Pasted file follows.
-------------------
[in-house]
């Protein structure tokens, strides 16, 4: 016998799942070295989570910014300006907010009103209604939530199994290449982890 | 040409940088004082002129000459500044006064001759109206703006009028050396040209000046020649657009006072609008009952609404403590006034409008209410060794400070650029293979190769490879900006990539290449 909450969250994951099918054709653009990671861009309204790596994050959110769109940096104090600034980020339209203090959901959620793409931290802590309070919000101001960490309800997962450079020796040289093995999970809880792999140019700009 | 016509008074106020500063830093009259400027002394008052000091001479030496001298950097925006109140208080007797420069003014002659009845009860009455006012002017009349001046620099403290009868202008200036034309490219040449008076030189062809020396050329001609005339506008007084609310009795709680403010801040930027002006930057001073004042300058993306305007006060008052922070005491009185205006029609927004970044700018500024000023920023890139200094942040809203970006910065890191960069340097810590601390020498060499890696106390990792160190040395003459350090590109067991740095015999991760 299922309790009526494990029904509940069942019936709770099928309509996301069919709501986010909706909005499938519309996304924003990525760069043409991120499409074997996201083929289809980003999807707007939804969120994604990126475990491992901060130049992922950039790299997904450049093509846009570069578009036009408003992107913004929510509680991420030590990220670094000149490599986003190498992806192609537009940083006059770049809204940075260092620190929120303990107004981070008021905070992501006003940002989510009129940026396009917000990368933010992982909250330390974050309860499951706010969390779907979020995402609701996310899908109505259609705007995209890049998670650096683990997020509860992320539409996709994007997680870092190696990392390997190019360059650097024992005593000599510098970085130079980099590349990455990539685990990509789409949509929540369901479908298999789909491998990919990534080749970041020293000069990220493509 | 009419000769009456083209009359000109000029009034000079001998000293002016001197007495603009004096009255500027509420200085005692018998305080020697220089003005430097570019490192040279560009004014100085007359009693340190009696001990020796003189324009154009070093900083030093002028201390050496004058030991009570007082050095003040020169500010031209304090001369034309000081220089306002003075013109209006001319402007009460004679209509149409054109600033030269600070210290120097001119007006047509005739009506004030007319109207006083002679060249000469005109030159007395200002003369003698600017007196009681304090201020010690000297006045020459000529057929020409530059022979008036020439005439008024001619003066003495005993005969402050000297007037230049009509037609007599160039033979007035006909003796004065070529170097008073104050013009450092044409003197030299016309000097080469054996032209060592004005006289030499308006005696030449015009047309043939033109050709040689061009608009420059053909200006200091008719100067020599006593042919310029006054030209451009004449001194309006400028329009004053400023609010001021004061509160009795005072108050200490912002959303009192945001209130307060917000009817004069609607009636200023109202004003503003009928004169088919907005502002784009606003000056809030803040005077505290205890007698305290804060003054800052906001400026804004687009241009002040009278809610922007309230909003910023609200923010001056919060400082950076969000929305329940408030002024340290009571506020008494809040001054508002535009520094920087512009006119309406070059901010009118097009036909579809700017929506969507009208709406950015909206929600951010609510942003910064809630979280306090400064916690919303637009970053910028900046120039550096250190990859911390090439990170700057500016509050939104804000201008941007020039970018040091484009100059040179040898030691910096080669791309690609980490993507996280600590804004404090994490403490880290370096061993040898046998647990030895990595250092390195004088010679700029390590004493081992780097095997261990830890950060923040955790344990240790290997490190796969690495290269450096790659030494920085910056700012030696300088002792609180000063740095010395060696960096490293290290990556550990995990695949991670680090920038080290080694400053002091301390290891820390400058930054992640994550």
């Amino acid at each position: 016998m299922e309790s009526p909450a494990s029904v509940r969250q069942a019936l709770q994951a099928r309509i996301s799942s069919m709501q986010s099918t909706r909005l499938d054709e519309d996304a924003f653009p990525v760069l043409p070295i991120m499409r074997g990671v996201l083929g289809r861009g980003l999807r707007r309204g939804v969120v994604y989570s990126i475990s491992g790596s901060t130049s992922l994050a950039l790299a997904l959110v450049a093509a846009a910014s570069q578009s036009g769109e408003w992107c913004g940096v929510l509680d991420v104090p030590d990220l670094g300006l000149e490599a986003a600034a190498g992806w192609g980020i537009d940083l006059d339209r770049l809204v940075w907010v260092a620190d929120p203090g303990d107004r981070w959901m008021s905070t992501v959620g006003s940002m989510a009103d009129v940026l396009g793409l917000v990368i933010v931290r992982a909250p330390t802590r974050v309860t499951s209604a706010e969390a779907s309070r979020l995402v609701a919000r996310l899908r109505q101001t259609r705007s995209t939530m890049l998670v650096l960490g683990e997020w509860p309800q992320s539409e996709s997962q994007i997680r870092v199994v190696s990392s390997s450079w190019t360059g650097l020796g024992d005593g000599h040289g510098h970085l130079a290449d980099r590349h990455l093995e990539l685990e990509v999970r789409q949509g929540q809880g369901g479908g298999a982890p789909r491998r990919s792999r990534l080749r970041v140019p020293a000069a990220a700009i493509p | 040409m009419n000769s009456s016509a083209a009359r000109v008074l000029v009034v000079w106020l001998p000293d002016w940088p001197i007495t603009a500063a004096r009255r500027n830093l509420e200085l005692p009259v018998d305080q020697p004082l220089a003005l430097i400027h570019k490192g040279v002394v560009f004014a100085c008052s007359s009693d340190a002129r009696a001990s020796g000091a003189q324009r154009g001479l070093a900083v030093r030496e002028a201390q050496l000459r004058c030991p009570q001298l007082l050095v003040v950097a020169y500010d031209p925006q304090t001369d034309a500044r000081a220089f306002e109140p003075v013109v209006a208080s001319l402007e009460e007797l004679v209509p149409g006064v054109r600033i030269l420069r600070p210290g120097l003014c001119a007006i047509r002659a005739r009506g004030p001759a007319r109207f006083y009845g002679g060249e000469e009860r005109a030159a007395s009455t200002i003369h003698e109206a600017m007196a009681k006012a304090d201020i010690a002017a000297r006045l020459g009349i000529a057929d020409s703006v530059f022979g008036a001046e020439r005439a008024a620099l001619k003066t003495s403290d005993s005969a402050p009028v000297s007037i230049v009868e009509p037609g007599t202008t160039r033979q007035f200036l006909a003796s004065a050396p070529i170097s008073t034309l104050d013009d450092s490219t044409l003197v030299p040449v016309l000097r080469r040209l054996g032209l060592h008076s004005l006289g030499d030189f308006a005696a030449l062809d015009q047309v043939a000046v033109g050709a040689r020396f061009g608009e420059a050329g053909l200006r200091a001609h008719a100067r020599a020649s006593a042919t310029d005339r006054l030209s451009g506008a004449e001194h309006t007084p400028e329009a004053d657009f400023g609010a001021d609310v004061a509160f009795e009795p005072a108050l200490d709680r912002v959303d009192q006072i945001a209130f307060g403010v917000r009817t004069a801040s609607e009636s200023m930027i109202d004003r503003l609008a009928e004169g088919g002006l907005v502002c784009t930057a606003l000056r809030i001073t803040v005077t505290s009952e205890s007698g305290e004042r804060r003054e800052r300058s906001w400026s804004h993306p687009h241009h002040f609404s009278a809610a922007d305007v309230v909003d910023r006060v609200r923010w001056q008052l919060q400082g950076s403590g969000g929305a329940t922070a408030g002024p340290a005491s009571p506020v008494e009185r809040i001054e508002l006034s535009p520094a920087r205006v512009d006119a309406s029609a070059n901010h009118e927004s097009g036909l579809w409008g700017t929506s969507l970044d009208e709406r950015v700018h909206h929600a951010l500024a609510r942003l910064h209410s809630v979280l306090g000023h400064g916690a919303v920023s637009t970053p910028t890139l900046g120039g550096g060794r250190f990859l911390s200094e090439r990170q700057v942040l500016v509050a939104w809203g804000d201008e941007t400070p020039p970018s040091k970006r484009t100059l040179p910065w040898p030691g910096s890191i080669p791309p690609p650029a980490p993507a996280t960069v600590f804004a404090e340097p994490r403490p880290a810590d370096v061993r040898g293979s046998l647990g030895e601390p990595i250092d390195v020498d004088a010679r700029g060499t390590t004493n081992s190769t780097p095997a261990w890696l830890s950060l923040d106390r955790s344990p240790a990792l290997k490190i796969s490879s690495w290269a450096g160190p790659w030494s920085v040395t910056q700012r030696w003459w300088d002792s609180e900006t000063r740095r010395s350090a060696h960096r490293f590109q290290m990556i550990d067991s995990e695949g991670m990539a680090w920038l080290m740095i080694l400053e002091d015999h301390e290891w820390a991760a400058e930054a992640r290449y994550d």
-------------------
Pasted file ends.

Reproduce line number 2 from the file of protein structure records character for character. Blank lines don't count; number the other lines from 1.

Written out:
């Protein structure tokens, strides 16, 4: 016998799942070295989570910014300006907010009103209604939530199994290449982890 | 040409940088004082002129000459500044006064001759109206703006009028050396040209000046020649657009006072609008009952609404403590006034409008209410060794400070650029293979190769490879900006990539290449 909450969250994951099918054709653009990671861009309204790596994050959110769109940096104090600034980020339209203090959901959620793409931290802590309070919000101001960490309800997962450079020796040289093995999970809880792999140019700009 | 016509008074106020500063830093009259400027002394008052000091001479030496001298950097925006109140208080007797420069003014002659009845009860009455006012002017009349001046620099403290009868202008200036034309490219040449008076030189062809020396050329001609005339506008007084609310009795709680403010801040930027002006930057001073004042300058993306305007006060008052922070005491009185205006029609927004970044700018500024000023920023890139200094942040809203970006910065890191960069340097810590601390020498060499890696106390990792160190040395003459350090590109067991740095015999991760 299922309790009526494990029904509940069942019936709770099928309509996301069919709501986010909706909005499938519309996304924003990525760069043409991120499409074997996201083929289809980003999807707007939804969120994604990126475990491992901060130049992922950039790299997904450049093509846009570069578009036009408003992107913004929510509680991420030590990220670094000149490599986003190498992806192609537009940083006059770049809204940075260092620190929120303990107004981070008021905070992501006003940002989510009129940026396009917000990368933010992982909250330390974050309860499951706010969390779907979020995402609701996310899908109505259609705007995209890049998670650096683990997020509860992320539409996709994007997680870092190696990392390997190019360059650097024992005593000599510098970085130079980099590349990455990539685990990509789409949509929540369901479908298999789909491998990919990534080749970041020293000069990220493509 | 009419000769009456083209009359000109000029009034000079001998000293002016001197007495603009004096009255500027509420200085005692018998305080020697220089003005430097570019490192040279560009004014100085007359009693340190009696001990020796003189324009154009070093900083030093002028201390050496004058030991009570007082050095003040020169500010031209304090001369034309000081220089306002003075013109209006001319402007009460004679209509149409054109600033030269600070210290120097001119007006047509005739009506004030007319109207006083002679060249000469005109030159007395200002003369003698600017007196009681304090201020010690000297006045020459000529057929020409530059022979008036020439005439008024001619003066003495005993005969402050000297007037230049009509037609007599160039033979007035006909003796004065070529170097008073104050013009450092044409003197030299016309000097080469054996032209060592004005006289030499308006005696030449015009047309043939033109050709040689061009608009420059053909200006200091008719100067020599006593042919310029006054030209451009004449001194309006400028329009004053400023609010001021004061509160009795005072108050200490912002959303009192945001209130307060917000009817004069609607009636200023109202004003503003009928004169088919907005502002784009606003000056809030803040005077505290205890007698305290804060003054800052906001400026804004687009241009002040009278809610922007309230909003910023609200923010001056919060400082950076969000929305329940408030002024340290009571506020008494809040001054508002535009520094920087512009006119309406070059901010009118097009036909579809700017929506969507009208709406950015909206929600951010609510942003910064809630979280306090400064916690919303637009970053910028900046120039550096250190990859911390090439990170700057500016509050939104804000201008941007020039970018040091484009100059040179040898030691910096080669791309690609980490993507996280600590804004404090994490403490880290370096061993040898046998647990030895990595250092390195004088010679700029390590004493081992780097095997261990830890950060923040955790344990240790290997490190796969690495290269450096790659030494920085910056700012030696300088002792609180000063740095010395060696960096490293290290990556550990995990695949991670680090920038080290080694400053002091301390290891820390400058930054992640994550």